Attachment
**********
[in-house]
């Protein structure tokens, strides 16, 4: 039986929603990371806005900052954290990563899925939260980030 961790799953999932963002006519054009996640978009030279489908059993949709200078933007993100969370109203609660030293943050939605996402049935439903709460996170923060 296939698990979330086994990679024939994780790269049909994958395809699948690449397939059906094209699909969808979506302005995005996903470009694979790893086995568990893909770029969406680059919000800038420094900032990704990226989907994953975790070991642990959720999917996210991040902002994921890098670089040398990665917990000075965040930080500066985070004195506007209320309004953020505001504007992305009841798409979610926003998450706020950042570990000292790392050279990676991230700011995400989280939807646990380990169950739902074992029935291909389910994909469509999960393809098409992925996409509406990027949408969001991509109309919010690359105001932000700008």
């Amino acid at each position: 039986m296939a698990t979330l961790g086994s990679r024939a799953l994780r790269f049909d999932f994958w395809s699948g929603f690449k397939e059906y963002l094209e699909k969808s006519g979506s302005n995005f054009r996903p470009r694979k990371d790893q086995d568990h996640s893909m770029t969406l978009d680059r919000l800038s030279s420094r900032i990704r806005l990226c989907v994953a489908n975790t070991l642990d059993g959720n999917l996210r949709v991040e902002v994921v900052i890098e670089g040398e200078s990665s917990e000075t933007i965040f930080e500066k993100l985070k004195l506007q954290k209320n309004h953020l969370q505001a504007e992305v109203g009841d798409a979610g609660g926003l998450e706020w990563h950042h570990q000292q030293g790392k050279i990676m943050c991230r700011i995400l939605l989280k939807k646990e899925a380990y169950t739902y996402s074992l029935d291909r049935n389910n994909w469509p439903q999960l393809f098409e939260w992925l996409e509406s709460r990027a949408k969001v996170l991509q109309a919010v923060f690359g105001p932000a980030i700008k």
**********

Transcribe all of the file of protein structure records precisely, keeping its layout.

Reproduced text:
[in-house]
């Protein structure tokens, strides 16, 4: 039986929603990371806005900052954290990563899925939260980030 961790799953999932963002006519054009996640978009030279489908059993949709200078933007993100969370109203609660030293943050939605996402049935439903709460996170923060 296939698990979330086994990679024939994780790269049909994958395809699948690449397939059906094209699909969808979506302005995005996903470009694979790893086995568990893909770029969406680059919000800038420094900032990704990226989907994953975790070991642990959720999917996210991040902002994921890098670089040398990665917990000075965040930080500066985070004195506007209320309004953020505001504007992305009841798409979610926003998450706020950042570990000292790392050279990676991230700011995400989280939807646990380990169950739902074992029935291909389910994909469509999960393809098409992925996409509406990027949408969001991509109309919010690359105001932000700008």
């Amino acid at each position: 039986m296939a698990t979330l961790g086994s990679r024939a799953l994780r790269f049909d999932f994958w395809s699948g929603f690449k397939e059906y963002l094209e699909k969808s006519g979506s302005n995005f054009r996903p470009r694979k990371d790893q086995d568990h996640s893909m770029t969406l978009d680059r919000l800038s030279s420094r900032i990704r806005l990226c989907v994953a489908n975790t070991l642990d059993g959720n999917l996210r949709v991040e902002v994921v900052i890098e670089g040398e200078s990665s917990e000075t933007i965040f930080e500066k993100l985070k004195l506007q954290k209320n309004h953020l969370q505001a504007e992305v109203g009841d798409a979610g609660g926003l998450e706020w990563h950042h570990q000292q030293g790392k050279i990676m943050c991230r700011i995400l939605l989280k939807k646990e899925a380990y169950t739902y996402s074992l029935d291909r049935n389910n994909w469509p439903q999960l393809f098409e939260w992925l996409e509406s709460r990027a949408k969001v996170l991509q109309a919010v923060f690359g105001p932000a980030i700008k």